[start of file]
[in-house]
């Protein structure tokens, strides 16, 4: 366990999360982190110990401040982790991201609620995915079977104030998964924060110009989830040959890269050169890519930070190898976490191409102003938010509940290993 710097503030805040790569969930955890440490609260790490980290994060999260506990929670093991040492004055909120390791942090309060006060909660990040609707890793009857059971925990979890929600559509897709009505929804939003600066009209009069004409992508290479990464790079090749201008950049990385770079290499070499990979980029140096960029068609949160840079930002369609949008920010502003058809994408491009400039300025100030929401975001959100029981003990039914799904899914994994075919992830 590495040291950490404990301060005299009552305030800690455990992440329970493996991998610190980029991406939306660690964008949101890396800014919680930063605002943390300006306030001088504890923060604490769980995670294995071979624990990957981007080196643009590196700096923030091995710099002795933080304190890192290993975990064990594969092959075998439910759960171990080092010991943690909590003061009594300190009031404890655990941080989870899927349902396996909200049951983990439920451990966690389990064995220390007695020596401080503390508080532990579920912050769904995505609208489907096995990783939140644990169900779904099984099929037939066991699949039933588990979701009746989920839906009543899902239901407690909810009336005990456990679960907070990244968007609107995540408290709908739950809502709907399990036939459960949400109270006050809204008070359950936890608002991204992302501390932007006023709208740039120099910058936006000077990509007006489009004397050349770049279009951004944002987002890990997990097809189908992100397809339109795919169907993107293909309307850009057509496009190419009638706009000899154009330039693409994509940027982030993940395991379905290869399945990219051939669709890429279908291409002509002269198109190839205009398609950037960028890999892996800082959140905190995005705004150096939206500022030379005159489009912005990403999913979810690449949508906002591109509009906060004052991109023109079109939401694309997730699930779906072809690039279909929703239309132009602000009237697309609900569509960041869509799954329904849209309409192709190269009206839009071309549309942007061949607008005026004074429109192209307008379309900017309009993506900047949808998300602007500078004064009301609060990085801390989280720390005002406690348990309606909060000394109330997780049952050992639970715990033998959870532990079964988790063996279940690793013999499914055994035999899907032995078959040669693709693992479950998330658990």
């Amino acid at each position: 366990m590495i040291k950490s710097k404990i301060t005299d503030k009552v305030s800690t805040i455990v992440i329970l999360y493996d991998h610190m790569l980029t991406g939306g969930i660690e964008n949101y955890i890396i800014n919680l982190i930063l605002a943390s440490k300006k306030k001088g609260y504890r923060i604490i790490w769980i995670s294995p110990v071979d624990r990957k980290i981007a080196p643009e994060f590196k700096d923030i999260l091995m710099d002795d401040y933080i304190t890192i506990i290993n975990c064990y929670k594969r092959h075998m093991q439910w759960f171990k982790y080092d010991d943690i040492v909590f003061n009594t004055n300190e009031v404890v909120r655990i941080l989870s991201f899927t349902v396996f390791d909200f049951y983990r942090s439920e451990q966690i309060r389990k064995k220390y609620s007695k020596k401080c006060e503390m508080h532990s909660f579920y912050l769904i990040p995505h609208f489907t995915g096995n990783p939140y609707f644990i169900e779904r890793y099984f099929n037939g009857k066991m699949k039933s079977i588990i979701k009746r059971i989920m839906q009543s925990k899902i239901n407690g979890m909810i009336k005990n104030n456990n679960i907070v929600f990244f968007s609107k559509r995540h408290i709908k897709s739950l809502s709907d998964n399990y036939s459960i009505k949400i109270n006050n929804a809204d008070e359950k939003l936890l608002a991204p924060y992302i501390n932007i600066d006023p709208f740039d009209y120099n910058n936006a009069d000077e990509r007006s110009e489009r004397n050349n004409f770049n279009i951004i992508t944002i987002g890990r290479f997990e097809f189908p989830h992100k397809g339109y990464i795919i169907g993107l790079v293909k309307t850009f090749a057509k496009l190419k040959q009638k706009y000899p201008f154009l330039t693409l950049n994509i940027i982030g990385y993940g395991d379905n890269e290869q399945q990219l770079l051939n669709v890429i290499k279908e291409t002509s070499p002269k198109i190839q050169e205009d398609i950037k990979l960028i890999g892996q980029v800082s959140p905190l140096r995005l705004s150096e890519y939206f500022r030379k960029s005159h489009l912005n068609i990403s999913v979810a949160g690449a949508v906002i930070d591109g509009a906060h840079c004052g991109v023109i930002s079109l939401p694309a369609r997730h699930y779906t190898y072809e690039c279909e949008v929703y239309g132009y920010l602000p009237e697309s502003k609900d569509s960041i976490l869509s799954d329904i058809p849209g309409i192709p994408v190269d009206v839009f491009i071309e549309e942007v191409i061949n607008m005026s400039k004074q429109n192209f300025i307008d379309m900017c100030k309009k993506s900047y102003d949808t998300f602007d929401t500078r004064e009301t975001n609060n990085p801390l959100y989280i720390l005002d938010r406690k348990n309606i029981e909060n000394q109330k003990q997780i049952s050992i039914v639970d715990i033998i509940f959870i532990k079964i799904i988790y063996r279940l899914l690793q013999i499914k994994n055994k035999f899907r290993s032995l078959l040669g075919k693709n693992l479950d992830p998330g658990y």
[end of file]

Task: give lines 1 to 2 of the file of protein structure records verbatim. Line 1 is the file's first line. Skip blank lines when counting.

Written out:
[in-house]
């Protein structure tokens, strides 16, 4: 366990999360982190110990401040982790991201609620995915079977104030998964924060110009989830040959890269050169890519930070190898976490191409102003938010509940290993 710097503030805040790569969930955890440490609260790490980290994060999260506990929670093991040492004055909120390791942090309060006060909660990040609707890793009857059971925990979890929600559509897709009505929804939003600066009209009069004409992508290479990464790079090749201008950049990385770079290499070499990979980029140096960029068609949160840079930002369609949008920010502003058809994408491009400039300025100030929401975001959100029981003990039914799904899914994994075919992830 590495040291950490404990301060005299009552305030800690455990992440329970493996991998610190980029991406939306660690964008949101890396800014919680930063605002943390300006306030001088504890923060604490769980995670294995071979624990990957981007080196643009590196700096923030091995710099002795933080304190890192290993975990064990594969092959075998439910759960171990080092010991943690909590003061009594300190009031404890655990941080989870899927349902396996909200049951983990439920451990966690389990064995220390007695020596401080503390508080532990579920912050769904995505609208489907096995990783939140644990169900779904099984099929037939066991699949039933588990979701009746989920839906009543899902239901407690909810009336005990456990679960907070990244968007609107995540408290709908739950809502709907399990036939459960949400109270006050809204008070359950936890608002991204992302501390932007006023709208740039120099910058936006000077990509007006489009004397050349770049279009951004944002987002890990997990097809189908992100397809339109795919169907993107293909309307850009057509496009190419009638706009000899154009330039693409994509940027982030993940395991379905290869399945990219051939669709890429279908291409002509002269198109190839205009398609950037960028890999892996800082959140905190995005705004150096939206500022030379005159489009912005990403999913979810690449949508906002591109509009906060004052991109023109079109939401694309997730699930779906072809690039279909929703239309132009602000009237697309609900569509960041869509799954329904849209309409192709190269009206839009071309549309942007061949607008005026004074429109192209307008379309900017309009993506900047949808998300602007500078004064009301609060990085801390989280720390005002406690348990309606909060000394109330997780049952050992639970715990033998959870532990079964988790063996279940690793013999499914055994035999899907032995078959040669693709693992479950998330658990």